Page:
Saturday, December 2, 2017

Captain Disillusion chose the blue pill

Captain Disillusion is one of my all-time favorite YouTube channels. He specializes mainly in analyzing and debunking online videos depicting seemingly extraordinary events (such as UFOs, ghosts, viral videos presenting belief-defying acts of skill, and so on.) He does this by acting a fictitious role, often with copious amounts of humor. The production quality of his videos is quite high (and have got better and better over the years). His videos are very informative, enlightening, and entertaining. He doesn't publish videos very frequently, but every time he does, it's a real treat.

To my recollection, during the whopping 10 years he has been making YouTube videos, he has never delved into politics, or made any sort of sociopolitical comment, or taken any stance, or any sides. Of course I have only watched his videos and nothing of his other online activity, but at least deducing from his YouTube channel, he has been keeping away from making political comments of any kind. He seems to have liked to keep away from those things, and concentrate on making entertaining and informative videos about hoaxes and special effects.

That's actually something I like and admire in a skeptic. I don't actually care which side of the political spectrum they are, or how extreme they may be. If they produce quality content, and keep their political opinions (regardless of what they might be) out of it, that's A-ok by me, and in fact a quite desirable trait.

Recently, however, he gave a speech at Skepticon Australia 2017, which seems to have changed this.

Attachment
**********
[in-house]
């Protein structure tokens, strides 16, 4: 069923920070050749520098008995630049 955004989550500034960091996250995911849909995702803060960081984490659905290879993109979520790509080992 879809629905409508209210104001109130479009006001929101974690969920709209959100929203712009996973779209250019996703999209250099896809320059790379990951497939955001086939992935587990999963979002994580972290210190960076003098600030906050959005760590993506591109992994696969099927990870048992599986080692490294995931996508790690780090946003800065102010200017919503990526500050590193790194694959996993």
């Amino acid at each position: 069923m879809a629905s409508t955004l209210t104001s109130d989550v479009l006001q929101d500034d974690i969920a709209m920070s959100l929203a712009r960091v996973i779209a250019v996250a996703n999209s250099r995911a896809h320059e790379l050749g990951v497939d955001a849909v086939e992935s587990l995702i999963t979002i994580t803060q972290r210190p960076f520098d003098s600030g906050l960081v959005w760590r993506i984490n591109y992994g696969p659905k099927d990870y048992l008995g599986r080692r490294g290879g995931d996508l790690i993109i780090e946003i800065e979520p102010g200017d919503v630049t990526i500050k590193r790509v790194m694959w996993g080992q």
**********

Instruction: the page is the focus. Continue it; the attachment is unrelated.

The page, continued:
At first the presentation seems quite enjoyable and humorous, and it feels like he's going to say something informative. It's presented in a very self-deprecating manner, making light of him supposedly being so "awesome", yet then presenting some flaws and mistakes he has made over the years, like for instance making a factually false claim about how magnets work, and so on.

Overall, the speech doesn't actually seem to have any point, nor is it all that informative after all. It doesn't actually present any information, or anything useful (it doesn't, for instance, debunk any viral video or the sort, even though he briefly presents a few clips). It appears to be more of some sort of comedy sketch than anything else, without any actual point.

(In this light, in fact, and a bit in retrospect, it actually feels a bit like virtue-signaling. The sort of the wrong kind of self-deprecation, where the "comedian" is not so much making jokes, and instead he's trying to virtue-signal to the audience. "Look, I am flawed and I'm not afraid of showing my mistakes. Look how good of a person I am. I'm the bigger person and I can admit my mistakes. Please admire me.")

Anyway, that's besides the point. If he wants to make a self-deprecating comedy sketch, that's completely fine (even if it feels a bit virtue-signaling in retrospect). I don't mind.

What I do mind, however, is that he seemed to break his unstated neutral stance on the current sociopolitical climate and, at least seemingly, he had chosen the so-called "blue pill" of the current social justice divide. (And, in fact, I got the strong feeling that he did this as yet another form of virtue-signaling to his audience.)

The first slight sign of this was when he presented as one of his "mistakes" showing, among other people, the photo of Anita Sarkeesian at the beginning of one of his videos as examples of "annoying people on YouTube", for which he got some flack from YouTube commenters.

He still presents this in a rather ambiguous manner, as in, he doesn't make it completely clear whether he's just being humorous here, or if he's actually apologizing for this "mistake". He presents it more as if that's indeed the case, but it's still a bit ambiguous. It could also be that he's just making a comment like "how could have I known this would stir so much controversy?", without actually taking a stance one way or another on what Sarkeesian's opinions are.